The fifth annual National School Choice Week has started. Running from Jan. 25-31, it is a time for parents to come together and network to explore educational options for their children.
Some states have gone ahead with education directives that have overhauled their entire system — and expanded possibilities for families.
Among those states looking for a change was Florida. It has been seven months since Gov. Rick Scott signed SB 850 into law. Among the provisions in the bill was an expansion of the school voucher program. Under the new reforms, a family of four earning up to $62,010 a year will be eligible for a partial scholarship. This is a near $20,000 increase from the previous limit of $43,568.
The bill also allows for more access to certain programs for special needs children, Tampa Bay Times reports. They will be able to access state funds for private school tuition, tutors and materials.
During the initial passage of the bill, the move was championed by the think-tank Foundation for Excellence in Education, founded by potential 2016 presidential candidate Jeb Bush. Allison Aubuchon, director of state communications for the organization, discussed the law with The Daily Caller:
“Children with special needs face challenges on their education path, but a more customized approach can make a world of difference to the students and their families. Our hope for the program is that it will reach as many eligible Florida families as possible to achieve more flexibility and freedom for their children. We hope that this program will be able to expand to reach even more students.”
National School Choice Week President Andrew Campanella explained to TheDC Florida’s involvement with school choice. “Florida provides a multitude of effective education options for families,” Campanella said. “The state is considered a school choice pioneer, which is one of the reasons we chose to launch National School Choice Week in the sunshine state.”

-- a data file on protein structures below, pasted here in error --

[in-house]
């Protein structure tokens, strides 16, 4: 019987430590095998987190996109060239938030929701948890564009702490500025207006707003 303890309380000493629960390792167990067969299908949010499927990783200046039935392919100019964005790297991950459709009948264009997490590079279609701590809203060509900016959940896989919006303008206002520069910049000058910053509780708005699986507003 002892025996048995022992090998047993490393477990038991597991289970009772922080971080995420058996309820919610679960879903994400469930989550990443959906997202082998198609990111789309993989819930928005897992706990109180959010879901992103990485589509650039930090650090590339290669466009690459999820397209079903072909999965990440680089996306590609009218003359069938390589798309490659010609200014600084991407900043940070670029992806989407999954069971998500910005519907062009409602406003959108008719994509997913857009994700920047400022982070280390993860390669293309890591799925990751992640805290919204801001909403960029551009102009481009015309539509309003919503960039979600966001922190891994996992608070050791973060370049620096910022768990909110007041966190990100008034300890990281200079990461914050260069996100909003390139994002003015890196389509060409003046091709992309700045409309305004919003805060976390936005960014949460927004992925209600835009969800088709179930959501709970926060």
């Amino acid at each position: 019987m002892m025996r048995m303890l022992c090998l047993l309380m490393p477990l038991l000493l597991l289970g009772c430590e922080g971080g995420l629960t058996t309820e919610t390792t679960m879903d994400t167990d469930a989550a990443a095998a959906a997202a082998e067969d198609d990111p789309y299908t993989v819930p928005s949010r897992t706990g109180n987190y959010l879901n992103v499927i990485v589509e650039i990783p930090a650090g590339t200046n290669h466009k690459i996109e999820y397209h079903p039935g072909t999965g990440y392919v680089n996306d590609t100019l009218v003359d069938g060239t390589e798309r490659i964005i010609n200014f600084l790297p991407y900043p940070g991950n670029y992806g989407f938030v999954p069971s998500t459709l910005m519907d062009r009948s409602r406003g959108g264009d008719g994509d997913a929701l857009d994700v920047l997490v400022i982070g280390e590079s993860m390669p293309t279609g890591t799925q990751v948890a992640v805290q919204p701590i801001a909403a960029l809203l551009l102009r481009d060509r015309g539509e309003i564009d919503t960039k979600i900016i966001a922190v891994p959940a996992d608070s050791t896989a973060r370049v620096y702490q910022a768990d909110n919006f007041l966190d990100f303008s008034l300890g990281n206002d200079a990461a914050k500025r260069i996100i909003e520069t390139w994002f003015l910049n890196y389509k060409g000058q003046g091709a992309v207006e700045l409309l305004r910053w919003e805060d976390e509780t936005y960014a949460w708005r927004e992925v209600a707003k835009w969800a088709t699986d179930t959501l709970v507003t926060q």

A Jan. 22 poll by the American Federation for Children showed that school choice is a political winner for Republicans, Democrats and pretty much everyone else.
Others groups like the Florida PTA and the Florida Education Association disagreed with the passage of the law and school choice, and have advocated for the courts to invalidate it — although neither was willing to comment.
Jean Hovey, FEA’s executive direction, issued a brief statement to TheDC, saying, “No one in the office can comment. We no longer have a legislation chair.”
The FEA previously attempted to challenged the constitutionality of the law in court, but the lawsuit was dismissed by Leon County Chief Circuit Judge Charles Francis. Their initial issue with the law was that it would funnel money away from the public school system that is already operating on a tight budget. As it reached the courts, their argument evolved to say that the law violated a constitutional provision that limits bills to addressing one subject at at time.
The Florida PTA didn’t give a statement, either, instead saying its president, Andy Ford, was out of the office. PTA held the opinion that the law would result in taxpayer funds going to private — often religious — schools that didn’t meet the public sector standards.
A study published by the Brookings Institution and Harvard Kennedy School in early January on school choice showed its effects on students over time. It found that minority students who received a school voucher to attend private elementary schools in 1997 were, as of 2013, 10 percent more likely to enroll in college, and 35 percent more likely than their counterparts in public school to receive a college degree.